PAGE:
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Friday, August 26, 2005

Russian natural gas exports up 11.2% in January-July 2005

MOSCOW, August 26 (RIA Novosti) - Total Russian natural gas exports during the first seven months of 2005 totaled 101.2 billion cubic meters, up 11.2% year-on-year, an export subsidiary of the Russian gas monopoly said. According to a press release from Gazprom export subsidiary Gazexport, natural gas exports to non-CIS countries amounted to 92.1 billion cubic meters during the first seven months of 2005 vs. 87.9 billion in 2004. More than two thirds of this went to Western Europe, slightly up on last year. Eastern Europe received almost 30%, up half a percent from last year. Russia exported 9 billion cubic meters of gas to CIS, up threefold year-on-year.

Thursday, August 18, 2005

Oil production up 2.7% in first six months, 50% of oil exported

MOSCOW, August 18 (RIA Novosti) - Oil production in Russia rose 2.7% in the first six months of 2005 compared to last year's figures, with oil exports totaling 54.3%, the Federal Statistics Service reported. A total of 99.8 million metric tons of oil were sold on the domestic market and 124.9 million tons were exported. In June, Russia increased oil production by 1.3% compared to last year's indicator. In June 17.1 million tons were sold inside the country and 20.7 million tons were sold overseas, with exports totaling 53.9%. The statistics service said oil exports comprised 33% of Russia's total exports and 53.4% of its fuel and energy exports. A year ago, these figures were 30.9% and 54.1% respectively. The statistics service also said about $32.5 billion of oil revenues had been transferred to foreign currency accounts of companies in the year's first half, which is 28.7% more than the amount transferred during the same period in 2004. Current foreign currency accounts, in particular, received $27 billion (a 79.2% growth).

TNK-BP board decides to spend $270 million to develop Verkhnechonsk field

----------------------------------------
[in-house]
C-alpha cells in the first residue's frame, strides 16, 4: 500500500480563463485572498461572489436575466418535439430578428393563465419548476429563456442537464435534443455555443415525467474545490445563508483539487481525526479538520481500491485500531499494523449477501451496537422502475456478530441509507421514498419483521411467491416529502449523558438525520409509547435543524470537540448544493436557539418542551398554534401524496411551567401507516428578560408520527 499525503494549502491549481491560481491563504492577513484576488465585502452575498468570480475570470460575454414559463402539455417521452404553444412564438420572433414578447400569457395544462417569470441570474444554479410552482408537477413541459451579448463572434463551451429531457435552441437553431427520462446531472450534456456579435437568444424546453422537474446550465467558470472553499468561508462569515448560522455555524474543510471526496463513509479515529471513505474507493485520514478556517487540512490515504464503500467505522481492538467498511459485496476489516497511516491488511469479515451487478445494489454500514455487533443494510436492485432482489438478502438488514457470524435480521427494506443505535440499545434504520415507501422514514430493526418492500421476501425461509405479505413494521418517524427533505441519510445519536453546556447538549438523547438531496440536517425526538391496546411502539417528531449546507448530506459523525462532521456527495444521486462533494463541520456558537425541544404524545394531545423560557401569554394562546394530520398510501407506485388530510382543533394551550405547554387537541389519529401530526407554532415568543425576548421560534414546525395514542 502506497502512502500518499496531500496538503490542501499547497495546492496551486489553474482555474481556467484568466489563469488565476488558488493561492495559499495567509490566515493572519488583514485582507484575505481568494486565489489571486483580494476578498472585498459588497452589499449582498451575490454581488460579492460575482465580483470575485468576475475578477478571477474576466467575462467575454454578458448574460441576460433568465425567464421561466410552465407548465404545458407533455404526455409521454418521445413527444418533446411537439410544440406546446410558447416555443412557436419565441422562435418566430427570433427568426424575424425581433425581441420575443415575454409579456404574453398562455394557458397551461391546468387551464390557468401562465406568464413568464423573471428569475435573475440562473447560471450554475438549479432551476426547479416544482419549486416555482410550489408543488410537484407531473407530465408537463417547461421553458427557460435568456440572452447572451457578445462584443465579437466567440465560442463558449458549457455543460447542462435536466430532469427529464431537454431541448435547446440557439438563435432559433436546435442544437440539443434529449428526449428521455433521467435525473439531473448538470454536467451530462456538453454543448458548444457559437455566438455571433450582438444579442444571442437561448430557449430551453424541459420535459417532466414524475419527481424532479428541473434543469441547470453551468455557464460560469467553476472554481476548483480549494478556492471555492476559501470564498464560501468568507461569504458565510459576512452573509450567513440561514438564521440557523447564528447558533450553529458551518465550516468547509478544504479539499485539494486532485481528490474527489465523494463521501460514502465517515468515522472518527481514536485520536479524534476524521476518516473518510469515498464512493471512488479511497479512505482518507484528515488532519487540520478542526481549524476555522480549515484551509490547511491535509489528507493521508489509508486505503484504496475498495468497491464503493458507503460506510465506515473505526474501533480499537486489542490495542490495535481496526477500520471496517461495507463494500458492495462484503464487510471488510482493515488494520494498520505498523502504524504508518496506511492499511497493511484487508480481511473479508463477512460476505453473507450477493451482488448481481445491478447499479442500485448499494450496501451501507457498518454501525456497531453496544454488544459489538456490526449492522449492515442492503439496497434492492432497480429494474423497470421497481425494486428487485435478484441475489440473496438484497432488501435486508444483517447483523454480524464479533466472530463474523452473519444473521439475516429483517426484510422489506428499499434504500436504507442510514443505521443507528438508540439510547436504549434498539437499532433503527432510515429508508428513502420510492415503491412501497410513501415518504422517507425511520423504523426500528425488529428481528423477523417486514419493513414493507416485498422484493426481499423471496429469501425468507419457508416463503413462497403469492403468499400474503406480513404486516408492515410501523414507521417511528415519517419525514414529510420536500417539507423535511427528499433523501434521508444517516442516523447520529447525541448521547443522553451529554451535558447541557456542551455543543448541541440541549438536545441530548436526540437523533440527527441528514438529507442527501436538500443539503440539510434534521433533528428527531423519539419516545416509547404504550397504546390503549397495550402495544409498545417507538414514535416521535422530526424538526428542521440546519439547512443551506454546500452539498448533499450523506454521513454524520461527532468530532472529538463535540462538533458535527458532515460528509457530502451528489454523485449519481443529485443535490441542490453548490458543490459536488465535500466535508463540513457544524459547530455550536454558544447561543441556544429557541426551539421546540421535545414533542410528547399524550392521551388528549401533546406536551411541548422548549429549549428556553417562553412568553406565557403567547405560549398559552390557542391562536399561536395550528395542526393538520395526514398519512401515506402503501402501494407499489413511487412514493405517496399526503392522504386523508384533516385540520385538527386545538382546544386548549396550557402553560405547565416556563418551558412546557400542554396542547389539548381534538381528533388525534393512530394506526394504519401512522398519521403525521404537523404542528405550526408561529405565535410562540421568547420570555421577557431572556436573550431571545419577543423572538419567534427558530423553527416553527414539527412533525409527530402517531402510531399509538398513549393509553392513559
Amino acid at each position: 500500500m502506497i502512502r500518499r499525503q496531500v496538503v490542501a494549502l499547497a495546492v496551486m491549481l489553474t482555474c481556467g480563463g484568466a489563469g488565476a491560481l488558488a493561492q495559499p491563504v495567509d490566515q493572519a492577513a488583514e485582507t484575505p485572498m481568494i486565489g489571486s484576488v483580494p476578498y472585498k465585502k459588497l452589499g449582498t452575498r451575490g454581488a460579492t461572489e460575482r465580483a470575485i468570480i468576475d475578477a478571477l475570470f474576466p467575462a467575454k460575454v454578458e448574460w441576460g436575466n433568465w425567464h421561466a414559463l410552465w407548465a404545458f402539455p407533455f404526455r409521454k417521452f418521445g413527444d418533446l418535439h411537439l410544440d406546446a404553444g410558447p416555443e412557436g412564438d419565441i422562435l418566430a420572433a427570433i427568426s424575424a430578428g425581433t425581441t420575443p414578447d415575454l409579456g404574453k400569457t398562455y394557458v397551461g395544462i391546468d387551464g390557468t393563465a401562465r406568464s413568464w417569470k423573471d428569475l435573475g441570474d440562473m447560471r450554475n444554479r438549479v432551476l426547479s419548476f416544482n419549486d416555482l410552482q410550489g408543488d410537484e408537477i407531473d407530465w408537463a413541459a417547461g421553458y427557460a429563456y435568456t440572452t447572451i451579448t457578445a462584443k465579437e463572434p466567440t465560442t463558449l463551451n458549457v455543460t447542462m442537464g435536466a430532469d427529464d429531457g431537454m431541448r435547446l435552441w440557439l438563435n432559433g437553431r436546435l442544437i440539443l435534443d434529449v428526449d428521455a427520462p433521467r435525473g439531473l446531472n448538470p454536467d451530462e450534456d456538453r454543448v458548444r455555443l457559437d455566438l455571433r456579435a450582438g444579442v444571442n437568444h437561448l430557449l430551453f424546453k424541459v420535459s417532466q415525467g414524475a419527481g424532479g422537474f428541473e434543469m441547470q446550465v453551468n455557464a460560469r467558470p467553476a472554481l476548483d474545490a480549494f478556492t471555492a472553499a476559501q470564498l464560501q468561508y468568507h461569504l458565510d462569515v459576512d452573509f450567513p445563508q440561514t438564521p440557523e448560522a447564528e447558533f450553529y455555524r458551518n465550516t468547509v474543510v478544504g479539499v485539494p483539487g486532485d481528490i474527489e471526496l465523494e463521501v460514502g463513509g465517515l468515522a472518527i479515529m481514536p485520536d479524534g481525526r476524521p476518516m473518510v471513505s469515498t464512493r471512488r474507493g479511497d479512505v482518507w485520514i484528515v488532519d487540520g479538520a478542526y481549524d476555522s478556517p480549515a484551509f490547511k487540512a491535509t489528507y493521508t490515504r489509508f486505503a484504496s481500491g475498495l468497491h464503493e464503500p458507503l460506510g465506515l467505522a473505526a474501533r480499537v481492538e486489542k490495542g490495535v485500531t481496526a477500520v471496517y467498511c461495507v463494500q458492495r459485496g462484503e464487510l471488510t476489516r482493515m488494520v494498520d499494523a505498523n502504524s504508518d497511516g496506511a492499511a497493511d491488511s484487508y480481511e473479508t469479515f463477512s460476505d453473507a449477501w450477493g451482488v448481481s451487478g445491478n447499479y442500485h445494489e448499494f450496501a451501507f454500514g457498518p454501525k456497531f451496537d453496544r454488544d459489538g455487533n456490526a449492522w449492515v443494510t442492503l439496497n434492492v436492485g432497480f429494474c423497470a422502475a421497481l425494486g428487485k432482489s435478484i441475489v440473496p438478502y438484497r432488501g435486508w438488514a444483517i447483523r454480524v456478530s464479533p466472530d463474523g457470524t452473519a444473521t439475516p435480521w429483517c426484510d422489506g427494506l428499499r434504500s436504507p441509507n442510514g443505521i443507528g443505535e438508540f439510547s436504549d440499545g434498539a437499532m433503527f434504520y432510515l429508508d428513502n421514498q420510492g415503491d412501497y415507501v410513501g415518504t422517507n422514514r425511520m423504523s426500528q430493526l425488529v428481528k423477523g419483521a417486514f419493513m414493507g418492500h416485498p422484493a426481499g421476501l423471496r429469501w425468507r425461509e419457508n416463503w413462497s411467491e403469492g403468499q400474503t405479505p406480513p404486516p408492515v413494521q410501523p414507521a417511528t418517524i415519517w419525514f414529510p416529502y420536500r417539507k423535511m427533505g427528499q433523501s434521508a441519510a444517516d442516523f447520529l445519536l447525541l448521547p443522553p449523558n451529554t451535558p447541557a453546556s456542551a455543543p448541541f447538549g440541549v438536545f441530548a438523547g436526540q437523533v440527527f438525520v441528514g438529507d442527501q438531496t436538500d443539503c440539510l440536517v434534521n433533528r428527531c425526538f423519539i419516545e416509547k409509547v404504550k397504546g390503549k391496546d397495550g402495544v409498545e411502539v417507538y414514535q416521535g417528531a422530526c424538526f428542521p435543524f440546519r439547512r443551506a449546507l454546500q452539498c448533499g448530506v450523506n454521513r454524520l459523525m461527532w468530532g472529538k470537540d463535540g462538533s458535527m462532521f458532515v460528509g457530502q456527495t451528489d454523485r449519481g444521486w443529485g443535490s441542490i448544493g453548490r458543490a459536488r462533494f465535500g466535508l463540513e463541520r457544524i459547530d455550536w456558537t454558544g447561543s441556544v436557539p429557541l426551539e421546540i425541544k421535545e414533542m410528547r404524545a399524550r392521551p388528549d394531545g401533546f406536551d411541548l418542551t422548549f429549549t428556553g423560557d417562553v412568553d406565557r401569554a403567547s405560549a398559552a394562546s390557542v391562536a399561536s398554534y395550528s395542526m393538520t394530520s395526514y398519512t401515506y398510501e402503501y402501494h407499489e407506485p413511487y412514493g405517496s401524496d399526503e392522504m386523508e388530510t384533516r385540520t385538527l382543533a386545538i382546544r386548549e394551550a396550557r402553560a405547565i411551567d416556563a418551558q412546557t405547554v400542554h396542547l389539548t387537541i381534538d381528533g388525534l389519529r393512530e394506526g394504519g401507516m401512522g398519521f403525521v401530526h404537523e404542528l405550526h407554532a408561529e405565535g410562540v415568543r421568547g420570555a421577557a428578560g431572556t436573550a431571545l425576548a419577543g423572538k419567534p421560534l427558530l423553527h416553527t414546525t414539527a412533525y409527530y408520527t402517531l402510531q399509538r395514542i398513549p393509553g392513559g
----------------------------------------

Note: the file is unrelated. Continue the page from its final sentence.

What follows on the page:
IRKUTSK, August 17 (RIA Novosti, Alexander Batalin) - The board of Russian-British oil giant TNK-BP has decided to allocate $270 to bring the Verkhnechonsk (Irkutsk region, Siberia) oil and gas field into experimental-industrial production, a company press release said. The experimental-industrial production project will continue up until 2008. It involves developing infrastructure on the site and boring 20 wells into the ground, 13 of which will be used for pumping oil out of the reservoir and the other seven for pumping water, steam, or gas mixtures into the reservoir to raise reservoir pressure and aid extraction. This project has been made possible by the Russian government's decision at the end of last year to begin building a pipeline from eastern Siberia to the Pacific Ocean. TNK-BP considers its main goal to be to synchronize preparations of the Verkhnechonsk oil and gas field with Transneft's plans for constructing the first stage of a pipeline to Skovorodino (on the Chinese border). This will allow for supply of eastern Siberian oil to Russian consumers by 2008-2009, as well as to countries in the Asia-Pacific region.

Monday, August 08, 2005

Oil Field Sale Delayed

08/08/2005 (10:50) RZD News - Victoria Oil & Gas, a British investor in natural resources projects in the former Soviet Union, said its purchase of a 15 percent stake in a Russian oil and gas field had been delayed after an examination of the seller's ownership title. "It is disappointing that this delay has occurred, but our long experience in the former Soviet Union has taught us to be very thorough with the due diligence process," Victoria Oil chairman Kevin Foo said Friday in statement, reports The Moscow Times referring to Bloomberg.

Russian Oil Sector Stops Development - Economy Minister

Economy Minister German Gref / Frame from Vesti Channel04.08.2005 12:33 MSK MosNews - Former sources of economic growth such as a considerable buildup of the oil and gas sector "have basically exhausted themselves", said on Thursday, Aug 4, Russia's Economy Minister German Gref. This why, he said, the rate of economic growth in the first half of 2005 has "slowed down considerably". Gref was speaking at the regular government meeting dedicated to the results of the first half of the year and to the forecasts for the second half. "What we have talked about earlier, now has become reality," the minister, quoted by the Itar-Tass agency, told his colleagues. The Economy Ministry's data shows that in the first half of 2005 economic growth in Russia amounted to 5.6 percent which is almost 2 percent lower that in the same period of last year. In the second half of 2005 GDP growth is expected at the level of 6.2 percent, with average growth rate for the year amounting to 5.9 percent. Industrial growth in the first half of 2005 amounted to 4 percent as compared with 7.3 percent last year. In German Gref's opinion such negative tendencies are explained by the decline in the rates of growth of oil production and export, of arms exports and of engineering production. In the first six months of this year the rates of export growth slowed down considerably — to 6.6 percent — as compared with 11-12 percent registered in previous years. The Economy Minister specifically noted the fact that the "export of oil has stagnated". In the first half of 2005 it grew only by 0.5 percent as compared with an annual 14 percent growth in the period between 2000 and 2004.